But a day of confusion quickly comes. Wicked lips spoke with proud contempt against the blessed Jesus. Excuse will fail before the great white throne. Shame will then close their lips. When slander assails us, let us reflect, How short is this day of evil! We shall sing loudly, while the lips of lies are only opened to bewail.
19. "Oh how great is Your goodness, which You have laid up for those who do not fear; which You have wrought for those who trust in You before the sons of men!"
Grateful experience cannot be silent. Exclamation will break forth. In the midst of trials, comforts more than abound. God's treasure-house is full of joys. The believer finds that the store exceeds all thought, and baffles praise. He can only shout, 'How great is Your goodness!' Truly, it is great as God is great. To measure the infinitudes of grace is to measure God Himself. His precious dealings towards His favored children are often so conspicuously displayed, that enmity itself cannot deny that God is truly with them.
20. "You shall hide them in the secret of Your presence from the pride of man; You shall keep them secretly in a pavilion from the strife of tongues."
When haughty man insults, and tongues send forth poison darts, the child of God has a sure hiding place. His God is present. He screens himself behind His sheltering wings. He enters the inmost curtains of a secreting tent. He is hidden in light. It is a great mystery. None can explain but those who feel it.
21. "Blessed be the Lord; for He has shown me His marvelous kindness in a strong city."
Such, doubtless, would be David's feeling when he reigned in Zion; and, doubtless, such would be His praise. But this is especially the believer's song. He has a strong city. God has appointed salvation for walls and bulwarks. He enters into Christ. He sits secure in an impregnable fort. No foe can pass the gates. No might can make impression on the walls. The foundations are exceedingly strong. The towers over-top the skies. Serene in His fortress he learns many lessons, and feasts on precious truths. They all speak of mercy, grace, love; and all these sweet displays are wonderful. Wondrous indeed the kindness which looked on miserable rebels, and sent Jesus to seek and save! Wondrous the scheme! Wondrous the effects! Wonder of wonders that we should have interest in it! We can only cry, "Blessed God."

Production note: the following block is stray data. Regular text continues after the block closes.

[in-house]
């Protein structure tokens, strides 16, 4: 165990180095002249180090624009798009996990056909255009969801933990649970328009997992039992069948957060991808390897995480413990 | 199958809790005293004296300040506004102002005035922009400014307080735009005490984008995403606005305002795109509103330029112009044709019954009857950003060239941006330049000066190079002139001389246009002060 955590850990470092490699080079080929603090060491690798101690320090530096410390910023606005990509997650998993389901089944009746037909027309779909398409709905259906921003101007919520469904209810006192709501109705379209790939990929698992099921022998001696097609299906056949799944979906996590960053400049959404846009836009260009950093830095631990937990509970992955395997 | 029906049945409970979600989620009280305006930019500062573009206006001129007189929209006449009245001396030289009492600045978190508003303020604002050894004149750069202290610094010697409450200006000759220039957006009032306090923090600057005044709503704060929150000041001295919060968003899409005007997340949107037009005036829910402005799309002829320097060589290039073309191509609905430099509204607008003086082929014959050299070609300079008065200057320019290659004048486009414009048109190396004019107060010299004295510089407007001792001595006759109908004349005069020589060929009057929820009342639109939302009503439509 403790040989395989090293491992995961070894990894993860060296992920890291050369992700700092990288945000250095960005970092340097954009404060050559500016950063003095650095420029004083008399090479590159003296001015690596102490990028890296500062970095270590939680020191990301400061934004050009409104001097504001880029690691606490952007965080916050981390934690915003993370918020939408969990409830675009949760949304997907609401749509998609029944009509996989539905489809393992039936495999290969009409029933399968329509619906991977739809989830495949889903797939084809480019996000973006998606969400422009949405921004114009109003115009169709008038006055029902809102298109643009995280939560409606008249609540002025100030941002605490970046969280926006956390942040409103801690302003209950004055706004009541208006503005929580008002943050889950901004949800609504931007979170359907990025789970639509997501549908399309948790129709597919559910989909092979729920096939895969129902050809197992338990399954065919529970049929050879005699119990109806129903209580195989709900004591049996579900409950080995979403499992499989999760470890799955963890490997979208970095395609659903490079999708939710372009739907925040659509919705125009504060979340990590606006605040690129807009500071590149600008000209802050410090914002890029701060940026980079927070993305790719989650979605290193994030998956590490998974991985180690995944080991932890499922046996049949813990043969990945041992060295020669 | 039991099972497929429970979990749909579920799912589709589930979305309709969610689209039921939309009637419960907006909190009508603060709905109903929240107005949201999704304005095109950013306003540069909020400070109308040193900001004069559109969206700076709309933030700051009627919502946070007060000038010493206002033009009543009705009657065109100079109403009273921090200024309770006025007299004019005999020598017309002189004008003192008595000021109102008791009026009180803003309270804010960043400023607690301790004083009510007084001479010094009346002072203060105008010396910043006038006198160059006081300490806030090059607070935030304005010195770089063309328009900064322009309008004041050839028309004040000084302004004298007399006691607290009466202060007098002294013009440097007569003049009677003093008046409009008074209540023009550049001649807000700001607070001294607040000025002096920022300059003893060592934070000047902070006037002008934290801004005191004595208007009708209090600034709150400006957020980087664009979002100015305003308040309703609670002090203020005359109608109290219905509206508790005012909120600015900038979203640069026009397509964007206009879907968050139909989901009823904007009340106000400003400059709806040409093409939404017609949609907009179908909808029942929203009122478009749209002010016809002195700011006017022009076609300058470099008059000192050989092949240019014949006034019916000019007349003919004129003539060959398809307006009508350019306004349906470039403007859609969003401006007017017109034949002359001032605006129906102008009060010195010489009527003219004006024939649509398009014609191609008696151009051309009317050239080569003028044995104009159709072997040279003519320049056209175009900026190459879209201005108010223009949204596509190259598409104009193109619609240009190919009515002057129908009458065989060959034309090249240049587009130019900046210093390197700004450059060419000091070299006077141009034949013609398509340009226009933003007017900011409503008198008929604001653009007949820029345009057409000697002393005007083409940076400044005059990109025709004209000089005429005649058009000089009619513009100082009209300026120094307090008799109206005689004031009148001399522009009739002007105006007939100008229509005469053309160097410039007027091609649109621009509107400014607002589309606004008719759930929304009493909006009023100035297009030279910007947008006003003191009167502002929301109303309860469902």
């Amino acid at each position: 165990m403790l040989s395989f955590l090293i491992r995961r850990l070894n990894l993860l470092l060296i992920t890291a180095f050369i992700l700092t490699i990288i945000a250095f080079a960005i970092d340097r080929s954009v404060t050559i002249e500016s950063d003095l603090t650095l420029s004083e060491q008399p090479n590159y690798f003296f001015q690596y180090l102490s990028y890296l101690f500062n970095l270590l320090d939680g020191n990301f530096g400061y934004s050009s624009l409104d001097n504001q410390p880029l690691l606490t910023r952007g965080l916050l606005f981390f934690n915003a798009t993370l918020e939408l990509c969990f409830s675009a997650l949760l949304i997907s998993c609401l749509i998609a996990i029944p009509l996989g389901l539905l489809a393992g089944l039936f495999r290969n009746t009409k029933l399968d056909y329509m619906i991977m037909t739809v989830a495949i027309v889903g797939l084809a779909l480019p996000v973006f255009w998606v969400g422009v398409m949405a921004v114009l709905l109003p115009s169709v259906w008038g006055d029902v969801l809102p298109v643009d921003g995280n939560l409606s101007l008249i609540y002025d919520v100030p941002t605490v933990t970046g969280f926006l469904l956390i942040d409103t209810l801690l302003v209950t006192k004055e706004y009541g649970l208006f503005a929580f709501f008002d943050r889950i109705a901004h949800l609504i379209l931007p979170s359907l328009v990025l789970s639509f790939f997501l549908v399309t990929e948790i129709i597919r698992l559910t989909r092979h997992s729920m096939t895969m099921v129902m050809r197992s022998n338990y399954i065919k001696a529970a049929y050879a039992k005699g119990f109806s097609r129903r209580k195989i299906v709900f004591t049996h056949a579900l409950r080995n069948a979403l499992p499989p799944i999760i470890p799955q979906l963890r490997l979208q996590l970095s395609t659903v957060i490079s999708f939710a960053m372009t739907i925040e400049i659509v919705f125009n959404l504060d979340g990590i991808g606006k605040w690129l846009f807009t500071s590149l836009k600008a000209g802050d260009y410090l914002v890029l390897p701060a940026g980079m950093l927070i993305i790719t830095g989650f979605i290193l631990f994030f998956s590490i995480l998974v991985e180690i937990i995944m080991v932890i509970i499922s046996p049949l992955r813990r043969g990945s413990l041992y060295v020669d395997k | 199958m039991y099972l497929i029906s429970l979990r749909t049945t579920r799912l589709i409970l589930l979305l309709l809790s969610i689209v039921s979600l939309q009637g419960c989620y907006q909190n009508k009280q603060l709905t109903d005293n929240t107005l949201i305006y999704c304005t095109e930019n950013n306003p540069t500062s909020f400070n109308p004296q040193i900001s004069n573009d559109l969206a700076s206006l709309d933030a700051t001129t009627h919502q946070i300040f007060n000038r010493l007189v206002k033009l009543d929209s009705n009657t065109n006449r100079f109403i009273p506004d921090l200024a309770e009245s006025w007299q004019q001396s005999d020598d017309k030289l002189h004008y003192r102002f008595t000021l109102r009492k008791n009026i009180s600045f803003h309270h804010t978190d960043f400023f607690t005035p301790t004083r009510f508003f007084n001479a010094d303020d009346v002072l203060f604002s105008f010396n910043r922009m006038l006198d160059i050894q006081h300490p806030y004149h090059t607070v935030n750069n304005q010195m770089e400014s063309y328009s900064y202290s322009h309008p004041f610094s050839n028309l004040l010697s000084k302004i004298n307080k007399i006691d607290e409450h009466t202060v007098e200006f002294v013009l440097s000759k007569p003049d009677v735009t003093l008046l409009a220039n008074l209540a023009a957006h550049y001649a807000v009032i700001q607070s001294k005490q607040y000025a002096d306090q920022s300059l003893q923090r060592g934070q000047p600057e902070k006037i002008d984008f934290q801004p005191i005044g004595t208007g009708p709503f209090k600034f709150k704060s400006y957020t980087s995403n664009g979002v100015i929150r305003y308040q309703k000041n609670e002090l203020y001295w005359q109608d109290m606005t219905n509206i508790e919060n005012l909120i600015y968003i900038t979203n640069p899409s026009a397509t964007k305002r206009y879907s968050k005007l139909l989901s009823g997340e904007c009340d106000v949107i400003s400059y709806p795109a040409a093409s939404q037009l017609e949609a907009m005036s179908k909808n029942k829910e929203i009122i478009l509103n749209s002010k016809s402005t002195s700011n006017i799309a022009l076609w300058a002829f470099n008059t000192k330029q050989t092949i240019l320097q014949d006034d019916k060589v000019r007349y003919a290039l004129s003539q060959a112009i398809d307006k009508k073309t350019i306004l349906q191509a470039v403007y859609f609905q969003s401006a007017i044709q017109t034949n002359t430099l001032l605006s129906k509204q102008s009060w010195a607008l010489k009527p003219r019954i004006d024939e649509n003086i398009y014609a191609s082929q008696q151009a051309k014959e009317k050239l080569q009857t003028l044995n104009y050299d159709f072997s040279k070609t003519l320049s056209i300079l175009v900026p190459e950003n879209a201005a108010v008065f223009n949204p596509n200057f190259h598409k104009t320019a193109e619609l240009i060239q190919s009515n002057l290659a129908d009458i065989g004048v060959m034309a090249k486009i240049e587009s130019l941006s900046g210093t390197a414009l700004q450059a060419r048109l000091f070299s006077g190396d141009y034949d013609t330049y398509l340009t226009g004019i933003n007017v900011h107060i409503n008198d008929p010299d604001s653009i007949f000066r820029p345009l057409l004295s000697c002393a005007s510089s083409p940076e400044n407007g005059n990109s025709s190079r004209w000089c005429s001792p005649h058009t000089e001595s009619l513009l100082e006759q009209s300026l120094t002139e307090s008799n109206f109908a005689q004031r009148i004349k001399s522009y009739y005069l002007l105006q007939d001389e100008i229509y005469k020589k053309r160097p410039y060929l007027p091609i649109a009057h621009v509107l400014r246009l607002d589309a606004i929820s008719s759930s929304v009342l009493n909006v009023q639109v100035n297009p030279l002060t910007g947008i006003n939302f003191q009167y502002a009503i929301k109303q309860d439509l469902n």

22. "For I said in my haste, I am cut off from before Your eyes; nevertheless You heard the voice of my supplications when I cried to You."
The movements of the believer's mind are quite a paradox. Gleams of sunshine follow the cloudy gloom. He fears amid all confidence; he trusts amid all misgivings. He speaks in haste; but still his soul is tranquil steadfastness. He thinks that he is utterly rejected; but still he prays. He believes that all hope is gone; but answers come to every cry.
23. "O love the Lord, all you His saints; for the Lord preserves the faithful, and plentifully rewards the proud doer."
Abundant motives call to the love of God; not least His constant care of His true children, and His sure vengeance on proud foes. Let us trust, and we are safe. They who transgress shall surely be requited.
24. "Be of good courage, and He shall strengthen your heart, all you who hope in the Lord."
Trust must rely only on our God. All other confidences are empty vanity. They who thus trust may cast away all fear. Let them meet every trial bold as the lion. Courage will become more courageous. Strength from above will make the heart more strong.